In 1994-1995, the services provided by the Legislative Assembly were condensed to form the following programs. The Office of the Clerk, Office of the Speaker, Expenditures on Behalf of Members, Office of the Chief Electoral Officer and the Commissioner of Official Languages.
The Office of the Clerk included the Clerk’s Office, Deputy Clerk’s Office, Finance and Administration, Research and Library Services, Sessions and Committees. Through these various units the Office of the Clerk managed and directed the Legislative Assembly Office and provided advice and support to the Speaker and Members on procedural and administrative matters, as well as provided visitor services, public information and language services. Through the Research and Library Section, research and reference services were provided to individual Members, Standing and Special Committees, and to the Clerk’s Office and Deputy Clerk’s Office. The Sessions and Committee Units provided funding for the administration of session, provision of Hansard service and funded the administration of all Committees of the Legislative Assembly. Between 1999-2000, the Finance and Administration section was renamed Corporate Services to include financial management, human resources, electronic data processing, office automation, information services and the overall management of the Legislative Building and its facilities. Between 2003-2004, the Research and Library Services was separated into two distinct functions: Research Services and Library Services.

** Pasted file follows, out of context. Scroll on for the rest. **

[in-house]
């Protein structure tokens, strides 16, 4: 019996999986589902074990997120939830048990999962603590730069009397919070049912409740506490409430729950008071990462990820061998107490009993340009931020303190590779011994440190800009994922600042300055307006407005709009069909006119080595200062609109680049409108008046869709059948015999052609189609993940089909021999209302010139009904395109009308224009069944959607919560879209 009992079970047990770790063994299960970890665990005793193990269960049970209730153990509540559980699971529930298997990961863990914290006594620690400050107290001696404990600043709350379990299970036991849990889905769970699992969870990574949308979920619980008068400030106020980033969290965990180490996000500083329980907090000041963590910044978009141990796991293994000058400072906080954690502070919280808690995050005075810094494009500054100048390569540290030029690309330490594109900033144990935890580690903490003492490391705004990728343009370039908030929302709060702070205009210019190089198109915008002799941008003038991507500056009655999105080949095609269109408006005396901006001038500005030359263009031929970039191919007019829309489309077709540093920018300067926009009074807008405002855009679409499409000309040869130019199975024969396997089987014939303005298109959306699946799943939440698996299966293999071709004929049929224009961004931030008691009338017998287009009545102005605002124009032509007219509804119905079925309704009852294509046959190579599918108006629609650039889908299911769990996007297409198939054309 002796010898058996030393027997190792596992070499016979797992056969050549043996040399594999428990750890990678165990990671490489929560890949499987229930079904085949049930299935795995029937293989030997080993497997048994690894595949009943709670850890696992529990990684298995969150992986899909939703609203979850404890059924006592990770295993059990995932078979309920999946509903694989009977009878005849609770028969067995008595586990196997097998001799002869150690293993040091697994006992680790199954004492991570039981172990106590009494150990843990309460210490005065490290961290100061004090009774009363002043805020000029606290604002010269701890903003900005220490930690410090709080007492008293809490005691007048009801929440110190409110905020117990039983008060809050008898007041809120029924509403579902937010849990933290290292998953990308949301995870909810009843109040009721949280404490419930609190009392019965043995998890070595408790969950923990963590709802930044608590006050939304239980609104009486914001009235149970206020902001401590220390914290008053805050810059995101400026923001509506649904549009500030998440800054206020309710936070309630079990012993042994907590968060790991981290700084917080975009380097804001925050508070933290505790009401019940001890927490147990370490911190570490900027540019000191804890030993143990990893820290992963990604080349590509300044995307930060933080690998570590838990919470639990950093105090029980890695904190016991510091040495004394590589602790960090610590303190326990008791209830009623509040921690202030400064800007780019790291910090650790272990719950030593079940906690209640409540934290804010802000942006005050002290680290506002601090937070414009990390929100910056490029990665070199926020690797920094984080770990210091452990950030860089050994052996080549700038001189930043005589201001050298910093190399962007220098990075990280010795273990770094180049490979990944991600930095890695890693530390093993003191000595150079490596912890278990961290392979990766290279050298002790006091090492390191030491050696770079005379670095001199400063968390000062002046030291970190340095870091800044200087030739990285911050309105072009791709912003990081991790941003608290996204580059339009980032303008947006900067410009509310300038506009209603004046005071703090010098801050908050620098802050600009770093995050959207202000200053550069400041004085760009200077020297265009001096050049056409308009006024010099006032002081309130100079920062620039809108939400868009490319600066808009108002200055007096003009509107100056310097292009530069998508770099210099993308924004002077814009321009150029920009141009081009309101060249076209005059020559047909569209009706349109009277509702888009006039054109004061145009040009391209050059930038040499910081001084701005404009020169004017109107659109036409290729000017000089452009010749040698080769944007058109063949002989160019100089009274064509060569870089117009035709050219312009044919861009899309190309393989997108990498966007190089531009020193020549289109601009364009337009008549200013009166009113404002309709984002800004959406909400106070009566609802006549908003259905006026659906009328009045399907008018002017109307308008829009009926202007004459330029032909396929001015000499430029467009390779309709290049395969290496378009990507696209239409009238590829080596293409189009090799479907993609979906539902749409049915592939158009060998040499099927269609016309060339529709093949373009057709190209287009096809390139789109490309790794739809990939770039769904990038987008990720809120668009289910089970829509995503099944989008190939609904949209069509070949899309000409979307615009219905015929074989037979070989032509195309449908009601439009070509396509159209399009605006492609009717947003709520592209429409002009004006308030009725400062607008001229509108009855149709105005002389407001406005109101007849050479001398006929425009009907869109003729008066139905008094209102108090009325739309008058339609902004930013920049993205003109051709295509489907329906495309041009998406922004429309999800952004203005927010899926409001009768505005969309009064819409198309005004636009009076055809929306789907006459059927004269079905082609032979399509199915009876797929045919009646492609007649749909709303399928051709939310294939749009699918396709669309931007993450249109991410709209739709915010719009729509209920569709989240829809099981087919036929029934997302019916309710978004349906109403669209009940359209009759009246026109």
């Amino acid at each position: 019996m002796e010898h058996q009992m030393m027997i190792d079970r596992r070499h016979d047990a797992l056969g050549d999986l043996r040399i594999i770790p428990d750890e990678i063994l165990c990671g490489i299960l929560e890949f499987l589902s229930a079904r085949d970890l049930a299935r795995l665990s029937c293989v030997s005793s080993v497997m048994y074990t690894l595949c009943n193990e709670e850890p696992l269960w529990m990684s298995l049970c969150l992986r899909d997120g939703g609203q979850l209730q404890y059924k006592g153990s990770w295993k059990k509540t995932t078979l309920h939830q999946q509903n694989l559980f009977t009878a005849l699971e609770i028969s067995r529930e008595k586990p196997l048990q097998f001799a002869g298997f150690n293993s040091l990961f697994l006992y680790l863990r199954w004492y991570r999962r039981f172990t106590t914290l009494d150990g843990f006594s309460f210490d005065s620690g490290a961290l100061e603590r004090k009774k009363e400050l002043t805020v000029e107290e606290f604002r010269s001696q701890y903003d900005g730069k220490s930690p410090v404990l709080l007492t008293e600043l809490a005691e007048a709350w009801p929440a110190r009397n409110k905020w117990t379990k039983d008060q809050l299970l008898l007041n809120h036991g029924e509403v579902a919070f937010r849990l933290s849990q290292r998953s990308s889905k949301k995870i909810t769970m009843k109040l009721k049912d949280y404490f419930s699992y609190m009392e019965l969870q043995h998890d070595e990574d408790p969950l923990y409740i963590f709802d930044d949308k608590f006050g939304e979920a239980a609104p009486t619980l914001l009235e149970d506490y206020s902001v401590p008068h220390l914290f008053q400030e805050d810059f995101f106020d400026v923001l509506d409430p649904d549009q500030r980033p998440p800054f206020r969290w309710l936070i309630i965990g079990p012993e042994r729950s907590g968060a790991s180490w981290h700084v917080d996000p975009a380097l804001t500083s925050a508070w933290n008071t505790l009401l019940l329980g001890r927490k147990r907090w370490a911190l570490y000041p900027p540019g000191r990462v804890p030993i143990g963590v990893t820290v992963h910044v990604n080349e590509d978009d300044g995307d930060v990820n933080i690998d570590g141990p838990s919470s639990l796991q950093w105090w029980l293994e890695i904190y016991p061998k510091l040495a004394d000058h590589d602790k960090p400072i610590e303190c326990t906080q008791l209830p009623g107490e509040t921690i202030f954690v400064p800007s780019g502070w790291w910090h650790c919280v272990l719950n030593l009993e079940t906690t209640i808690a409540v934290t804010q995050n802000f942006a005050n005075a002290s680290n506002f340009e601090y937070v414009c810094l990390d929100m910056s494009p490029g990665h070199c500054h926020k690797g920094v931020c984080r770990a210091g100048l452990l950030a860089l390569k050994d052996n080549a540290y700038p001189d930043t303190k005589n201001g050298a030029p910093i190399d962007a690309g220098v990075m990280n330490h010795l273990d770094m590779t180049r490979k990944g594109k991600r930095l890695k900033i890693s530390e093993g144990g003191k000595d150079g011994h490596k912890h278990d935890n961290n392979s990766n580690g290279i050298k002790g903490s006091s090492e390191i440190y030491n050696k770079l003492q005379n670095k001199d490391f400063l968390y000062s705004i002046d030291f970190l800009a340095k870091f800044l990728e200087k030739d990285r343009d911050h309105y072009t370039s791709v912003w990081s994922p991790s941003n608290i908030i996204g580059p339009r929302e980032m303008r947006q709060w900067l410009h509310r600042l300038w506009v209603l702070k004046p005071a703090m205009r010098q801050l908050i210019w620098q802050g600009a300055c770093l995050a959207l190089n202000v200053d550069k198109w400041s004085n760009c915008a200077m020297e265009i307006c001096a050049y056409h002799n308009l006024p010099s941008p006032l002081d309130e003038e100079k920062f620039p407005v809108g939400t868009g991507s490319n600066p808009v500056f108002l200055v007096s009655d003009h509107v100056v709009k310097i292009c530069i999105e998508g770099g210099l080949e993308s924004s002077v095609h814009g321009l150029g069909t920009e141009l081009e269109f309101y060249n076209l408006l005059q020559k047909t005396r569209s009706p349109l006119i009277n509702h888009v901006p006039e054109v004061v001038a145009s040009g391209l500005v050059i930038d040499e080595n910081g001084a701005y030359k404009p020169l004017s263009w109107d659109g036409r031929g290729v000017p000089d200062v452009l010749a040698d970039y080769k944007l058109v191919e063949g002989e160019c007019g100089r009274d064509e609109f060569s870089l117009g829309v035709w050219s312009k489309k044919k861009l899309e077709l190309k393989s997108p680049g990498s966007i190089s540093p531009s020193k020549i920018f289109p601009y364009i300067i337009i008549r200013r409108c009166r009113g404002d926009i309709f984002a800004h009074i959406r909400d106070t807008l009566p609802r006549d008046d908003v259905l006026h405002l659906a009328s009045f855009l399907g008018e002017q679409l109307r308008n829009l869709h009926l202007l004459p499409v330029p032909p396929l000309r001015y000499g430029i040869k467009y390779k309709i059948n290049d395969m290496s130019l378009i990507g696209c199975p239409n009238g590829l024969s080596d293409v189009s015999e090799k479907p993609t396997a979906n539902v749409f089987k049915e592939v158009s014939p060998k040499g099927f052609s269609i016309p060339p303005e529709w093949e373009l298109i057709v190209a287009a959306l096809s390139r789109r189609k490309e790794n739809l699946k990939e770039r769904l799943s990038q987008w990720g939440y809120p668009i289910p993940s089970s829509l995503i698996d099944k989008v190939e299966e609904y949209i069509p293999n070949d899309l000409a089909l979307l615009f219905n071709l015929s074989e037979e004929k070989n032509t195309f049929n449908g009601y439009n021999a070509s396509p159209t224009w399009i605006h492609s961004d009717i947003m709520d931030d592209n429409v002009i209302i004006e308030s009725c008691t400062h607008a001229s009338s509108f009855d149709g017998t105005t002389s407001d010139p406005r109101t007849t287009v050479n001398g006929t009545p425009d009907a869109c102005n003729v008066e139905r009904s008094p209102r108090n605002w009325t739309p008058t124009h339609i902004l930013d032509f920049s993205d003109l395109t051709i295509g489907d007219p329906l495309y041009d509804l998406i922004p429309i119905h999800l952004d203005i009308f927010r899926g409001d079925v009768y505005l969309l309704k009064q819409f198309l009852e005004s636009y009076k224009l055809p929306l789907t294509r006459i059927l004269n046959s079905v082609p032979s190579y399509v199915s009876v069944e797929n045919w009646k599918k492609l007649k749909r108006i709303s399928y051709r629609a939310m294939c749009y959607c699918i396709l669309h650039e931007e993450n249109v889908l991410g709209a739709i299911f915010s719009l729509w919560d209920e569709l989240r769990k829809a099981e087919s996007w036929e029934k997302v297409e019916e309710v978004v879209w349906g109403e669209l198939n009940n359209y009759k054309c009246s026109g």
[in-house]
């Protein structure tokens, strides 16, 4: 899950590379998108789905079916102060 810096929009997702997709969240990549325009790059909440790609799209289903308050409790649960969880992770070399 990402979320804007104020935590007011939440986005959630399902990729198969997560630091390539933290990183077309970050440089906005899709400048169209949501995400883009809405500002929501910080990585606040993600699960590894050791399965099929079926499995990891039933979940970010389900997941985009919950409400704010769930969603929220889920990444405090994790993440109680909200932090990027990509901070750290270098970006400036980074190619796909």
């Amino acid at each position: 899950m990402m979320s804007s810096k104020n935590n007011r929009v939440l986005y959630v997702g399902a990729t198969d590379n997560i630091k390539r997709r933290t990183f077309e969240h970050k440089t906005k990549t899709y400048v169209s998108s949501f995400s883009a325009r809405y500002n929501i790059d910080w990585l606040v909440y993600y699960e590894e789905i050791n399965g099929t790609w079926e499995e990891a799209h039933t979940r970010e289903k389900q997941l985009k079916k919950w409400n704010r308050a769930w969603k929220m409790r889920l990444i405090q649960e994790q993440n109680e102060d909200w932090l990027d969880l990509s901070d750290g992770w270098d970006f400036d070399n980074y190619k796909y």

The Office of the Speaker is responsible for developing policies on the overall control and operation of the Office of the Legislative Assembly as Chair of the Management and Services Board. The Speaker is the official representative of the Legislative Assembly at Provincial/Territorial, Federal and International functions.
The Expenditures on Behalf of Members activity provides allowances, per diems, indemnities, pension administration, as well as salaries for Member's constituency assistants.
The Office of the Chief Electoral Officer conducts and administers general elections, by-elections and plebiscites in the Northwest Territories according to legislation enacted by the Legislative Assembly. This office is responsible to educate and inform eligible electors and candidates in the Northwest Territories of their democratic rights accorded to them in the Canadian Charter of Rights and Freedoms.
The Commissioner of Official Languages is responsible for ensuring that the rights, status and privileges of all Official Languages in the Northwest Territories are complied with within the spirit of the Official Languages Act. The Languages Commissioner is responsible for tabling an annual report to the Legislative Assembly that details the activities undertaken and achieved by the office.
In 2004, the NWT Human Rights Commission was established by the enactment of the NWT Human Rights Act. Members of the Commission are appointed by the Legislative Assembly for a term of four years. The Director is an officer of the Commission and is also appointed by the Legislative Assembly for a four year term. Adjucation of complaints/disputes rests with the NWT Human Rights Adjudication Panel, a separate entity.